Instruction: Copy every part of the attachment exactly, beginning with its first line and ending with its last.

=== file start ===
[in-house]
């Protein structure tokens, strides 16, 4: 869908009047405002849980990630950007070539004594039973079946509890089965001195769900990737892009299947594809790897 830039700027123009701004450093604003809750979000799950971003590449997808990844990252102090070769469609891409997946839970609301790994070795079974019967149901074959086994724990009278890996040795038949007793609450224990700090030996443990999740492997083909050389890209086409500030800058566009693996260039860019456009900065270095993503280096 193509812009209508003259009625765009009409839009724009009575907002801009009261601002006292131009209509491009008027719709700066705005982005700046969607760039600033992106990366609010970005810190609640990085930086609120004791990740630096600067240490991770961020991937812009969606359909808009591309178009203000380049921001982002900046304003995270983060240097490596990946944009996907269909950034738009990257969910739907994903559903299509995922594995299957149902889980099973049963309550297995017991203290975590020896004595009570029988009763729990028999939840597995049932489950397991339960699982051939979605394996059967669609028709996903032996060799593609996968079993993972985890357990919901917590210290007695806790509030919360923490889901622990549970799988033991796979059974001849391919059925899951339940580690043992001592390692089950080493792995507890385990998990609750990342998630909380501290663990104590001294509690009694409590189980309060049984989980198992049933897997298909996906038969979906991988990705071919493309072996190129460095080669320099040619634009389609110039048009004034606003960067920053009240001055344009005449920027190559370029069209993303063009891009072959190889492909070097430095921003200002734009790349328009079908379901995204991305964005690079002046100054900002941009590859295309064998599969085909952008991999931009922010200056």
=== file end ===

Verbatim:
[in-house]
């Protein structure tokens, strides 16, 4: 869908009047405002849980990630950007070539004594039973079946509890089965001195769900990737892009299947594809790897 830039700027123009701004450093604003809750979000799950971003590449997808990844990252102090070769469609891409997946839970609301790994070795079974019967149901074959086994724990009278890996040795038949007793609450224990700090030996443990999740492997083909050389890209086409500030800058566009693996260039860019456009900065270095993503280096 193509812009209508003259009625765009009409839009724009009575907002801009009261601002006292131009209509491009008027719709700066705005982005700046969607760039600033992106990366609010970005810190609640990085930086609120004791990740630096600067240490991770961020991937812009969606359909808009591309178009203000380049921001982002900046304003995270983060240097490596990946944009996907269909950034738009990257969910739907994903559903299509995922594995299957149902889980099973049963309550297995017991203290975590020896004595009570029988009763729990028999939840597995049932489950397991339960699982051939979605394996059967669609028709996903032996060799593609996968079993993972985890357990919901917590210290007695806790509030919360923490889901622990549970799988033991796979059974001849391919059925899951339940580690043992001592390692089950080493792995507890385990998990609750990342998630909380501290663990104590001294509690009694409590189980309060049984989980198992049933897997298909996906038969979906991988990705071919493309072996190129460095080669320099040619634009389609110039048009004034606003960067920053009240001055344009005449920027190559370029069209993303063009891009072959190889492909070097430095921003200002734009790349328009079908379901995204991305964005690079002046100054900002941009590859295309064998599969085909952008991999931009922010200056």